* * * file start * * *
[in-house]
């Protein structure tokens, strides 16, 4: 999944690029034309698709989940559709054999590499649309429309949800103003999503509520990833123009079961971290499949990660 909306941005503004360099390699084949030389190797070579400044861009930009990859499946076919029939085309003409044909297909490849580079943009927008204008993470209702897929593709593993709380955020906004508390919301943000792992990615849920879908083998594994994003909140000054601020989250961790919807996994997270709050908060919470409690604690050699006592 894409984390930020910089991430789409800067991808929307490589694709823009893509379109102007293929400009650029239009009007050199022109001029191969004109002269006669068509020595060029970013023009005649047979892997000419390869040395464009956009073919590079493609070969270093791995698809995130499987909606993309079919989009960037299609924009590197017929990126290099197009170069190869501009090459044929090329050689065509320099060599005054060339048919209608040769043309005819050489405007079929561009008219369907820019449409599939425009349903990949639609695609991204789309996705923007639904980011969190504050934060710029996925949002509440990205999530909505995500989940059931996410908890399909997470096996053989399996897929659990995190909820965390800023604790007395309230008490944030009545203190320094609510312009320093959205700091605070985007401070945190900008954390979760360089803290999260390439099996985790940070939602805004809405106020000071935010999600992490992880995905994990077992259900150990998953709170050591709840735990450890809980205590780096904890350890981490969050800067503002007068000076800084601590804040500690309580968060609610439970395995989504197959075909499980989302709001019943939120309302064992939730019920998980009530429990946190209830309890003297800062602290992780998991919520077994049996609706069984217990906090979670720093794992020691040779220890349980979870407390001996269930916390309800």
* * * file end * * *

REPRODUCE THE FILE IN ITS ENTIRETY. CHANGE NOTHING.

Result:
[in-house]
């Protein structure tokens, strides 16, 4: 999944690029034309698709989940559709054999590499649309429309949800103003999503509520990833123009079961971290499949990660 909306941005503004360099390699084949030389190797070579400044861009930009990859499946076919029939085309003409044909297909490849580079943009927008204008993470209702897929593709593993709380955020906004508390919301943000792992990615849920879908083998594994994003909140000054601020989250961790919807996994997270709050908060919470409690604690050699006592 894409984390930020910089991430789409800067991808929307490589694709823009893509379109102007293929400009650029239009009007050199022109001029191969004109002269006669068509020595060029970013023009005649047979892997000419390869040395464009956009073919590079493609070969270093791995698809995130499987909606993309079919989009960037299609924009590197017929990126290099197009170069190869501009090459044929090329050689065509320099060599005054060339048919209608040769043309005819050489405007079929561009008219369907820019449409599939425009349903990949639609695609991204789309996705923007639904980011969190504050934060710029996925949002509440990205999530909505995500989940059931996410908890399909997470096996053989399996897929659990995190909820965390800023604790007395309230008490944030009545203190320094609510312009320093959205700091605070985007401070945190900008954390979760360089803290999260390439099996985790940070939602805004809405106020000071935010999600992490992880995905994990077992259900150990998953709170050591709840735990450890809980205590780096904890350890981490969050800067503002007068000076800084601590804040500690309580968060609610439970395995989504197959075909499980989302709001019943939120309302064992939730019920998980009530429990946190209830309890003297800062602290992780998991919520077994049996609706069984217990906090979670720093794992020691040779220890349980979870407390001996269930916390309800």